How about that other headline about circumcisions? Currently, about 55 percent of American baby boys are circumcised and that number has been steadily declining in recent years. The American Academy of Pediatrics does not recommend routine newborn circumcision and in many states, insurance providers won’t even pay for the surgery because it’s widely considered an unnecessary cosmetic procedure.
This new study, conducted by an associate professor of pathology at Johns Hopkins University speculates if the percentage of boys who are circumcised drops to ten percent, (like it is in Europe); we’ll see an incredible increase in sexually transmitted diseases and skyrocketing medical expenses to treat them. Let’s look at it another way: IF only 10 percent of boys get circumcised, THEN we MIGHT see more STDS and it will POTENTIALLY cost billions to treat them.
That’s a lot of speculation don’t you think? And this study is really about the cost of treating disease, not so much about preventing disease itself. America’s ridiculously high medical expenses might be better addressed by something other than adding more surgical procedures.
The studies connecting circumcision with STD reduction were primarily done in Africa where health, hygiene and medical care are a whole other ballgame. We don’t actually know that circumcising more boys will lead to less infection. We do know that teaching boys about good hygiene and safe sex is a good way to reduce STDs without surgery.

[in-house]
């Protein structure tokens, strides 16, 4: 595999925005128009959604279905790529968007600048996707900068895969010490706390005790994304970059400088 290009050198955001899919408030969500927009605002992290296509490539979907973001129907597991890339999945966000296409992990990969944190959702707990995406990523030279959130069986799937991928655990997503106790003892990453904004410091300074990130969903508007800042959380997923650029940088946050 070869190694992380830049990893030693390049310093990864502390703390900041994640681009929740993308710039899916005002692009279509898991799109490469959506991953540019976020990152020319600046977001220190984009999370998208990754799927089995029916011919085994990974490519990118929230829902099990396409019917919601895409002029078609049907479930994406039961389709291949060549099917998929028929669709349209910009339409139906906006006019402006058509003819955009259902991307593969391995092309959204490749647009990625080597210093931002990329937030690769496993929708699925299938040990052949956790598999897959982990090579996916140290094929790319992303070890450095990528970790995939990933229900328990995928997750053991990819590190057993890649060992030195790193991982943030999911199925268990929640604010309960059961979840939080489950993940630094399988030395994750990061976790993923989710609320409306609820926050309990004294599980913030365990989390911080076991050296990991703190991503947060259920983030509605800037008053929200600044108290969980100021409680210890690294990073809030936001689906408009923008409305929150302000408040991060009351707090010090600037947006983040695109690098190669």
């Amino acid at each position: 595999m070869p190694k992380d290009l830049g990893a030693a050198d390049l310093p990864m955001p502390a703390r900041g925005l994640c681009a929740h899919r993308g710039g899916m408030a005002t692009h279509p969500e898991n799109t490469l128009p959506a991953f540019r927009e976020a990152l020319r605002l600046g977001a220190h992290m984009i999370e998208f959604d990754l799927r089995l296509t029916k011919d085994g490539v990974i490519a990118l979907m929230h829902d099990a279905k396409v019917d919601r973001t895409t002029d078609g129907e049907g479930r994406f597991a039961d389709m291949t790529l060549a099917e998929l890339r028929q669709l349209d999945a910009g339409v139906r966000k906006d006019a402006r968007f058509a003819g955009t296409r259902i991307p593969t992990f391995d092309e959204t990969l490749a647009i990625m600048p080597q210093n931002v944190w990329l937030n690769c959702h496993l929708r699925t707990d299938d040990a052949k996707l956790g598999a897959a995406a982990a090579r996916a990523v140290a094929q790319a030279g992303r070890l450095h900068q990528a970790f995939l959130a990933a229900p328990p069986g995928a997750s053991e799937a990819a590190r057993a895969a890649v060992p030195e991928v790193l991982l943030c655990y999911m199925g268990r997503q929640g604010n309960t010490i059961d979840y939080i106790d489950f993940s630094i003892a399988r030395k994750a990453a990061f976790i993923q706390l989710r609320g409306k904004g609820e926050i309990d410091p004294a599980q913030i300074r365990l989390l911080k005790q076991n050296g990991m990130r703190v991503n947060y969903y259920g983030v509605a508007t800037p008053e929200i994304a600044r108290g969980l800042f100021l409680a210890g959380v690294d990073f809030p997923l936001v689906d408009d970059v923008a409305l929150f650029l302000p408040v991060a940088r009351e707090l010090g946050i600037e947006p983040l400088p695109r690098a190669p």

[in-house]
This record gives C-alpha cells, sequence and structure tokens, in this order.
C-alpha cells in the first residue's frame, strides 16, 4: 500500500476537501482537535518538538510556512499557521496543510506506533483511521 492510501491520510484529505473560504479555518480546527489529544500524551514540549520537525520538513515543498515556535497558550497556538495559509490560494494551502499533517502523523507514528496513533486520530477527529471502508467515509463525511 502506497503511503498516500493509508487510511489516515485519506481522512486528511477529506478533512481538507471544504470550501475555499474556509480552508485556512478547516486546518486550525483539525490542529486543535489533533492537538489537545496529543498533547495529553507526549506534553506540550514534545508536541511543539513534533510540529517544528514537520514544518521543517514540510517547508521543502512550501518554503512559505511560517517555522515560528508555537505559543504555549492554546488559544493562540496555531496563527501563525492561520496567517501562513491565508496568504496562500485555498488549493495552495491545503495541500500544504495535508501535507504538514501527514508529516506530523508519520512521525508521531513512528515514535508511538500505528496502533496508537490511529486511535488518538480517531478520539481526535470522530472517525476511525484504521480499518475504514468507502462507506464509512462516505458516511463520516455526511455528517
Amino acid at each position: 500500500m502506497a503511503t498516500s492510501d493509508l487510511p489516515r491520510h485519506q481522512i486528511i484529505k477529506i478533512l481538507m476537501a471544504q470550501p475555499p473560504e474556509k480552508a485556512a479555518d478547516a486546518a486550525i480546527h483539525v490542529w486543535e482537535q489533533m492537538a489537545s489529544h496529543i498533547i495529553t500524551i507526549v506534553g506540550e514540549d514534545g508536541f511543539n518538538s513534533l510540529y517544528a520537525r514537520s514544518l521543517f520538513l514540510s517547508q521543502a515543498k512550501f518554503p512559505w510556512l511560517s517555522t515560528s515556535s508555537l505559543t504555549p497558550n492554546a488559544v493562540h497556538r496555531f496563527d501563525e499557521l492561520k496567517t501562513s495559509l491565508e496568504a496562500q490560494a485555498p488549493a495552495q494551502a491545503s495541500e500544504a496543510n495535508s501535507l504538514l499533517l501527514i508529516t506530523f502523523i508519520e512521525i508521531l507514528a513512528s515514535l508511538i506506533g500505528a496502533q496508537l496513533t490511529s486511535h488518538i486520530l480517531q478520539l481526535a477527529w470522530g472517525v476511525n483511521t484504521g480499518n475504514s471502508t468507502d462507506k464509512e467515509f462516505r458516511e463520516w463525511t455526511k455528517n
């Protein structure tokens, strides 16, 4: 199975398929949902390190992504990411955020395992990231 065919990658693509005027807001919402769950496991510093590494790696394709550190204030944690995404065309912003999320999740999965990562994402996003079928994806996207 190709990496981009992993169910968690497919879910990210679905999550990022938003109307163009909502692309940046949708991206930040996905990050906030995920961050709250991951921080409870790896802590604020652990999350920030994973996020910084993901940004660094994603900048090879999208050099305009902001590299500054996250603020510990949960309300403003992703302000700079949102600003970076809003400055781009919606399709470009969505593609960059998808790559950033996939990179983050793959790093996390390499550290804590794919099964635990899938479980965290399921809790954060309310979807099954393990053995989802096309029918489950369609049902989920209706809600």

When you read headlines about medical studies that make exciting, frightening, confusing or provocative claims, remember they’re not the final word on anything. There have been plenty of studies that have turned the medical world upside down we later discovered were inaccurate; like studies that supported using antibiotics for everything was a good plan. Instead of basing medical decisions on any one piece of information, get as much information as possible, weigh risks, benefits, options, and individual health factors and make a customized decision about what is or is not your best course of action.
If your baby has a serious infection and needs antibiotics, don’t worry about the obesity it probably won’t cause that might or might not happen down the road. If you’re debating circumcision for you newborn, don’t worry about possible medical costs that might or might not happen decades from now. Take care of your baby now and let the future take care of itself. By the time that future comes around, there will have been thousands of other studies and some of them just might prove this week’s studies wrong.
Jeanne Faulkner, R.N., lives in Portland, Ore., with her husband and five children. Got a question for Jeanne? Email it to firstname.lastname@example.org and it may be answered in a future blog post.
This Fit Pregnancy blog is intended for educational purposes only. It is not intended to replace medical advice from your physician. Before initiating any exercise program, diet or treatment provided by Fit Pregnancy, you should seek medical advice from your primary caregiver.